References in periodicals archive ?
fowleri penetrate the CNS via the nose and not by hematogenous spread from multiple granulomas of the skin and other organs in acanthamoebiasis and balamuthiasis, deceased donors with N.
To date, approximately 200 cases of Acanthamoeba GAE and 150 cases of Balamuthia GAE have been reported with acanthamoebiasis still confined mostly to the immunocompromised and balamuthiasis affecting both immunocompromised and immunocompetent individuals.
Neuroimaging studies by axial CT and/or MRI in GAE are nonspecific and often include single to multiple space-occupying lesions in the brain from the frontal cortex to the cerebellum with ring-enhancing and other focal effects slightly more common in balamuthiasis than acanthamoebiasis.
6) In 2008, Aichelburg and colleagues in Vienna reported treating a patient successfully with disseminated tuberculosis and acanthamoebiasis with topical and oral miltefosine and a combination of intravenous fluconazole, trimethoprim-sulfamethoxazole, a synergistic antibiotic (amikacin), and four tuberculostatic drugs.
In 1999, Oliva and colleagues successfully treated a patient with widely disseminated acanthamoebiasis following a single lung transplant for sarcoidosis with a combination of pentamidine, 5-fluorocytosine, itraconazole, and topical chlorhexidine gluconate-ketoconazole cream for skin lesions.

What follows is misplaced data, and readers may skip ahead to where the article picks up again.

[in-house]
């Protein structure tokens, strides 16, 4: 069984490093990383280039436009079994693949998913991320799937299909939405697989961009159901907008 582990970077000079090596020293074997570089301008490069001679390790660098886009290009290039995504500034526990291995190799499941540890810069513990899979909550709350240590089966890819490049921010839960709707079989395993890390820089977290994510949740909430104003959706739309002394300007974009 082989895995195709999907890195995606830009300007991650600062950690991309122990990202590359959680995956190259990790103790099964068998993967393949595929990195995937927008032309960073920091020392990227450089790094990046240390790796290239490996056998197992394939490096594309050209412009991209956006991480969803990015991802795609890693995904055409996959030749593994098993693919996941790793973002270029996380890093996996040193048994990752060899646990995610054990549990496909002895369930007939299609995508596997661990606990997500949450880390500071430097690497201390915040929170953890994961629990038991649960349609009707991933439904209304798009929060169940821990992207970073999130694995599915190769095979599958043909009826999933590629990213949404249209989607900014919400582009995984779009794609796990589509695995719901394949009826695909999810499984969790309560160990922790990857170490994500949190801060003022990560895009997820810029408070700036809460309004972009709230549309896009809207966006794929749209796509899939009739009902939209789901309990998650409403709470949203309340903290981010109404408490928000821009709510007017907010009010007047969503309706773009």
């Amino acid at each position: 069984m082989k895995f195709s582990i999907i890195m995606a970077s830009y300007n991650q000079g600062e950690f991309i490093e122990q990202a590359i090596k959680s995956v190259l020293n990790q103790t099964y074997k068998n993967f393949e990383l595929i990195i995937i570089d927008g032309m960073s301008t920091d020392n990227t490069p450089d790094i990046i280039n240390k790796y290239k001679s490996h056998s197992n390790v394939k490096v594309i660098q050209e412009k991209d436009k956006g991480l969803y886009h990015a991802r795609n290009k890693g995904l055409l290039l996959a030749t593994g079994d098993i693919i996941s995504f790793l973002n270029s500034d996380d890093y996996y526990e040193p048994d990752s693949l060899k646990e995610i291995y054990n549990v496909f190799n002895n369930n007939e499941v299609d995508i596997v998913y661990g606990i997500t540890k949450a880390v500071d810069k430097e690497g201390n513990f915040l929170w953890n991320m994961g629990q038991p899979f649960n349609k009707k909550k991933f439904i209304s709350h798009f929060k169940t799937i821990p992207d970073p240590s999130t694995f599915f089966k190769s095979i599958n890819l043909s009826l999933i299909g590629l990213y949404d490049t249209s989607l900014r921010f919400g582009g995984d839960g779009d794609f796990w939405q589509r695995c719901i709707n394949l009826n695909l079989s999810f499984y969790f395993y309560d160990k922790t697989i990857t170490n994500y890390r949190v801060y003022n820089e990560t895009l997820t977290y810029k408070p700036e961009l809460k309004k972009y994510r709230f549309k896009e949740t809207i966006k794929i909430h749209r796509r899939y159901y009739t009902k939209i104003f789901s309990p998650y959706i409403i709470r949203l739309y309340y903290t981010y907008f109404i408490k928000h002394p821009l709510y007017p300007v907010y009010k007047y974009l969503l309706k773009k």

polyphaga are the agents of human diseases (27) including Granulomatous Amoebic Encephalitis (GAE) a slowly progressive CNS infection, cutaneous acanthamoebiasis (CA), and amoebic keratitis (AK).
We report on an HIV-negative but immunocompromised patient with disseminated acanthamoebiasis, granulomatous, amoebic encephalitis, and underlying miliary tuberculosis and tuberculous meningitis.
Neuroimaging studies by axial computerized tomography (CT) and/or magnetic resonance imaging (MRI) in BAE are nonspecific and often include single to multiple space-occupying lesions in the brain from the frontal cortex to the cerebellum with ring--enhancing and other focal effects slightly more common in balamuthiasis than in other free-living amebic infections of the brain, such as acanthamoebiasis and primary amebic meningoencephalitis (PAM).
Prevention and control strategies for BAE should include (1) consideration of BAE in organ transplant and immunocompromised patients with encephalitis and skin ulcers not improving with standard therapies, especially in southern tier US states; (2) recognition of genetic risk factors for acanthamoebiasis and balamuthiasis in Hispanics; and (3) recognition of other soil or stagnant freshwater risk factors in both immunocompetent and immunosuppressed patients with skin ulcers, chronic sinusitis, and unexplained meningoencephalitis.
Disseminated acanthamoebiasis in a renal transplant recipient with osteomyelitis and cutaneous lesions: case report and literature review.
Disseminated acanthamoebiasis after lung transplantation.
Cutaneous acanthamoebiasis in a lung transplant patient.